Sunday, 22 January 2017
4E (Washington State Convention Center )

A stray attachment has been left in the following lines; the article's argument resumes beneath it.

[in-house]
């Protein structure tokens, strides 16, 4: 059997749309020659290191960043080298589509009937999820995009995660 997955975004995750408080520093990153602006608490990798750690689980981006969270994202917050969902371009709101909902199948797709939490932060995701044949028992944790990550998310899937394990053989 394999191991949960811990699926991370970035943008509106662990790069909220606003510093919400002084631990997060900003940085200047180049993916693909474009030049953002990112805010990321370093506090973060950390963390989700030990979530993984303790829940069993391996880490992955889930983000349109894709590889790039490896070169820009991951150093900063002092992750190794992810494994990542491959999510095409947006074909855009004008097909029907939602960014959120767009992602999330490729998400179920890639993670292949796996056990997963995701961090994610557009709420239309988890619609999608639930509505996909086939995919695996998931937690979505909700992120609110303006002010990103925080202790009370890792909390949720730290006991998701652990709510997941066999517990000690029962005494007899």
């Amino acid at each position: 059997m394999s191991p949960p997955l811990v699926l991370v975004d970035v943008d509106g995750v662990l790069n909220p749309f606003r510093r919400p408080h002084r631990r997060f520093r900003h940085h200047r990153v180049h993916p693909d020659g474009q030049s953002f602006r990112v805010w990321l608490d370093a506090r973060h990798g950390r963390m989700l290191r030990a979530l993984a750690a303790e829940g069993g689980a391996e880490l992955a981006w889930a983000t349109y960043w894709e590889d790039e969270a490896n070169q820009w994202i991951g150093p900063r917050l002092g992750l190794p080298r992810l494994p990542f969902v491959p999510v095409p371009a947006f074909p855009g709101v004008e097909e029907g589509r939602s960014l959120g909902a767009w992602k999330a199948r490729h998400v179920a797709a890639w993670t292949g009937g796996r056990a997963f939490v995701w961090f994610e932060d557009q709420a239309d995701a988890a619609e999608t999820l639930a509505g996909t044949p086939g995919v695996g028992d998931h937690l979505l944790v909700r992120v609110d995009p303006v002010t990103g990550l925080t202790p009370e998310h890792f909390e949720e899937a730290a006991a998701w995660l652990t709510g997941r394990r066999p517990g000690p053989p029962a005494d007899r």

Pulse severe thunderstorms are common across the Southeastern United States during the warm season, and can be amongst the most difficult storm type to warn for due to their chaotic and volatile nature. In order to better identify pulse thunderstorms capable of producing severe winds, warning forecasters have primarily relied upon their evaluation of the vertical distribution of reflectivity features to help determine storm strength. The implementation of dual polarization on the WSR-88D has expanded the amount of data available for the warning forecaster to utilize, but gaps remain in the research with respect to specifically identifying features within the dual pol moments that can increase weather warning operator confidence in National Weather Service (NWS) offices. Most research thus far has been beneficial for hail detection, with little attention given to the detection of severe winds. In this study, further investigation is done into the usefulness of Dual-Pol moments in identifying pulse-type thunderstorms that produce severe winds within the Charleston, SC Weather Forecast Office area of responsibility. Numerous features were detected in both legacy and Dual-Pol products, and related to the amount of lead time that they may be able to afford a forecaster issuing a warning for severe winds at the surface. The end result of this study is a basic set of general guidelines and quantitative thresholds for easily identifiable features that can be utilized to increase forecaster confidence during warning operations.
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